Sofia VILELA is a doctoral student at Wildlife Research Center Kyoto University, Japan, studying the social behaviour of Asian elephants. Her research includes captive elephants in Japan and a free-ranging population in South India. She is particularly interested in empathy research and social dynamics.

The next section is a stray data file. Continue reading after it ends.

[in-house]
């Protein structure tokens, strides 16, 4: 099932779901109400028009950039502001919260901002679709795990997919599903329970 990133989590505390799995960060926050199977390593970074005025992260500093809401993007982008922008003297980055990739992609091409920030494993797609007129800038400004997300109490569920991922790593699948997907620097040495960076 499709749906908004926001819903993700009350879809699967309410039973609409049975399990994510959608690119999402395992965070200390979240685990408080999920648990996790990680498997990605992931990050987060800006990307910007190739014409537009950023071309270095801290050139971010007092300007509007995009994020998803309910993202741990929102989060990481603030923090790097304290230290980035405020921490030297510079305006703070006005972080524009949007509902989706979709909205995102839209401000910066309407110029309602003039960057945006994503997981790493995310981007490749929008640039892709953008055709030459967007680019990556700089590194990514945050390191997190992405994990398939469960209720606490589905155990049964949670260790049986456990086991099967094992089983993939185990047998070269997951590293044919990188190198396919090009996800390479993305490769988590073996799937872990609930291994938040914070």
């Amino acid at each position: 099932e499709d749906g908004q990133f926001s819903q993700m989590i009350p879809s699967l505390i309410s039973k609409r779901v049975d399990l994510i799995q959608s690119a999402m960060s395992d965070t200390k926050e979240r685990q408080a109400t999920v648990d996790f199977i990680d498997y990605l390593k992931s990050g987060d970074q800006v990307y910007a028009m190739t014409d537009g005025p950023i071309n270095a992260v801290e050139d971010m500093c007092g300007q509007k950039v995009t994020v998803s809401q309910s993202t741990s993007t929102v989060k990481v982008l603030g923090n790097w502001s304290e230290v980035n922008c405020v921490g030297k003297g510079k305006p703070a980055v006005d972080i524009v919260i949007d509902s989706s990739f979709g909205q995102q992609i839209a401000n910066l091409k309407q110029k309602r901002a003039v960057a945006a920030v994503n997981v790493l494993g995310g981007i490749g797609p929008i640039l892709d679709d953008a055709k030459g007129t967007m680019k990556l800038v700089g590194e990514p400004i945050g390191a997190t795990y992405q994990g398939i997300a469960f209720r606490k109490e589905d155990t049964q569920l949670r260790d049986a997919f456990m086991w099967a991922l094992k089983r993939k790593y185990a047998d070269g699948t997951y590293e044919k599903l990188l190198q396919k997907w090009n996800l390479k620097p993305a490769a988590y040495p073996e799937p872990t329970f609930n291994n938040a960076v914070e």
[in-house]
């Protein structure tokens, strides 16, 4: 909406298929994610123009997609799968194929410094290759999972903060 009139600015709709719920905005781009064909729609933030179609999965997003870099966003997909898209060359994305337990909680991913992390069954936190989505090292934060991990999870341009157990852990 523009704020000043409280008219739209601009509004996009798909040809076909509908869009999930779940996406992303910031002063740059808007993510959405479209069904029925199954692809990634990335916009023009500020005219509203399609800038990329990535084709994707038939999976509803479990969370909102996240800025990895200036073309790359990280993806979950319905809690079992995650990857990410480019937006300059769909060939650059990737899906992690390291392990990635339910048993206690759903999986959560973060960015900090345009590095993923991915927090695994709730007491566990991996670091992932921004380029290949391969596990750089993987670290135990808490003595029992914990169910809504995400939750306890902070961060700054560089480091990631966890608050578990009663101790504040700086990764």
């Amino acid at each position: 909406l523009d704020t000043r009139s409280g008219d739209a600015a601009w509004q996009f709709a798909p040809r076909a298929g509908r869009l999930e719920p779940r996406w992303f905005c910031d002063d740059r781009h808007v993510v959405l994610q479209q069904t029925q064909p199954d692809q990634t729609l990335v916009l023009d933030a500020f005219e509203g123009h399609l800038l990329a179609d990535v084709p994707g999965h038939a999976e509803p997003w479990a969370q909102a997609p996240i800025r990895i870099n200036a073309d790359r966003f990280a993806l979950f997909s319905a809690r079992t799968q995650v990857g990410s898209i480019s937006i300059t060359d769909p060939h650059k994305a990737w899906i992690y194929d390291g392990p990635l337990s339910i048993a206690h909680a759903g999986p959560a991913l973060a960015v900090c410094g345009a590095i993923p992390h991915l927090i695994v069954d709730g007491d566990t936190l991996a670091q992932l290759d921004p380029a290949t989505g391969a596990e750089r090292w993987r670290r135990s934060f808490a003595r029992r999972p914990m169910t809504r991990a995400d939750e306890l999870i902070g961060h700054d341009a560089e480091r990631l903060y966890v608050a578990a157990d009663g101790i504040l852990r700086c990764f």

Elephants live in complex fission-fusion societies, provide extensive parental care and experimental studies suggest advanced cognitive abilities. Taken together, these factors make elephants, an interesting target to explore sociality. In group-living species, divergences in resources’ access, decisions or dominance may be reflected in the occurrence of social conflicts. These contexts can also provide an opportunity to explore expressions of empathy-related phenomena such as consolation. However, when examining the effects and social functions of conflict resolution strategies, it is important to take into account the internal states of the individuals such as anxiety levels. Self-directed behavior has widely been used for this purpose in non-human primates while studies on elephants are scarce and, to our knowledge, none has been conducted on Asian species. This study intends to further understanding on sociality in Asian elephants in captivity and free-ranging settings. Firstly, it is aimed to assess if self-directed behavior in captivity can be a suitable proxy for social anxiety. The second goal is to explore social decisions during post-conflict contexts by applying an adapted PC-MC methodology on third-party interactions with aggressor or victim. Finally, in free-ranging elephants, it is aimed to explore the relation between socio-ecological context, self-directed behavior and post-conflict behavior to address the functional character of specific social behaviors in order to examine empathy as causal explanation.
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